Do you think _Zen and the Art of Motorcycle Maintenance_ is categorically a philosophy book, or because it's a novel, it cannot be in that classification?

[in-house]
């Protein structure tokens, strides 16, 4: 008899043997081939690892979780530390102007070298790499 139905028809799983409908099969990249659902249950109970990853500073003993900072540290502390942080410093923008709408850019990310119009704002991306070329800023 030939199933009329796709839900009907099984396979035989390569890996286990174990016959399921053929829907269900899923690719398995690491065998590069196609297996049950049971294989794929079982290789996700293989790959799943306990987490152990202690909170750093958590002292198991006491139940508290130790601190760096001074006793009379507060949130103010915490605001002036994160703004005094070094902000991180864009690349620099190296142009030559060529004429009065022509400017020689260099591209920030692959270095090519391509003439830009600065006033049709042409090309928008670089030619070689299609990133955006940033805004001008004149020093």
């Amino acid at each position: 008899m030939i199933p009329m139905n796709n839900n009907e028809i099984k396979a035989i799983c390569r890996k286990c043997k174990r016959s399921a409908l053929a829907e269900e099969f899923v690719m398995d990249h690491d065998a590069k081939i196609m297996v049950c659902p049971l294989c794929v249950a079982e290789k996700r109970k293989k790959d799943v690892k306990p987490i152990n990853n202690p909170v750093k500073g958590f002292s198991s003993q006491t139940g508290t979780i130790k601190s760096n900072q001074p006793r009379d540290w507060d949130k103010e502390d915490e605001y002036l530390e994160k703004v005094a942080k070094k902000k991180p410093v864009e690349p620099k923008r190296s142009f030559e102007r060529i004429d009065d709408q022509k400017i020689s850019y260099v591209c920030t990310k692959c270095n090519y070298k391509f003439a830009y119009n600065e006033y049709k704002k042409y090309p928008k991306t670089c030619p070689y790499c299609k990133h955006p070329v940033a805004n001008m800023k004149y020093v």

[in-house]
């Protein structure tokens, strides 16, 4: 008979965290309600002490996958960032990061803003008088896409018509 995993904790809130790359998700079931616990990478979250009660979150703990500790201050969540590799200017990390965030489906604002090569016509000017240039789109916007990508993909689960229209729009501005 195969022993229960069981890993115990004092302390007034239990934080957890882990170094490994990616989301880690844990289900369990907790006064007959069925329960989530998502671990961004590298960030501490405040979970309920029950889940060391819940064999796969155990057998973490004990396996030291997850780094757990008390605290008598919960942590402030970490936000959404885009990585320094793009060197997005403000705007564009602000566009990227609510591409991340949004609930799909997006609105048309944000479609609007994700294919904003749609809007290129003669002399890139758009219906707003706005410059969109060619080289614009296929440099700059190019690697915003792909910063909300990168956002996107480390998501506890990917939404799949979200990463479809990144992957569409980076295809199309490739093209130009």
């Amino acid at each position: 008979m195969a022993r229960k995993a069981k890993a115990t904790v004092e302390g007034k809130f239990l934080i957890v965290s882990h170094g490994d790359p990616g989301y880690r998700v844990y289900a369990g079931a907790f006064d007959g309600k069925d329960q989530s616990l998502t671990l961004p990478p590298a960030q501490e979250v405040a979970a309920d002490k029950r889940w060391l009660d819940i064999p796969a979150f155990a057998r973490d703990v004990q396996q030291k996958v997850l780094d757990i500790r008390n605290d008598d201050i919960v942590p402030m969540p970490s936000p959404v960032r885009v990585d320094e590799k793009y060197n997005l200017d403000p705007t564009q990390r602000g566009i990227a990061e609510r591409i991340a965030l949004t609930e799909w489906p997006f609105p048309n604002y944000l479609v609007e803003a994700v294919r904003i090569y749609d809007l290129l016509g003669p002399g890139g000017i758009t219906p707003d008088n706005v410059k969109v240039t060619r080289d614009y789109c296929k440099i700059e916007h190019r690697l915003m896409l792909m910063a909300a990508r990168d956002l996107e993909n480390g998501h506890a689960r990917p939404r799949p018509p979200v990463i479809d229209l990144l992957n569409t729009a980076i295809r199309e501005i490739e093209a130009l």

There is no reason that a novel cannot be a work of philosophy; in fact, I would argue that many novels are exactly that. Philosophy broadly construed is "the love (study/seeking/etc.) of wisdom," which can certainly be pursued through fiction. A little more narrowly, a work in philosophy would employ a certain style of inquiry, methodical or systematic or logical. Even more narrowly, it would contain references to, or even excerpts from, the standard philosophical repertoire; Jostein Gaarder's Sophie's World comes to mind here. While I have never read Zen and the Art of Motorcycle Maintenance myself, from what I have heard about it, I would consider it a work in philosophy broadly speaking -- that is, it gives you the impetus to ask the kinds of questions traditionally associated with philosophy.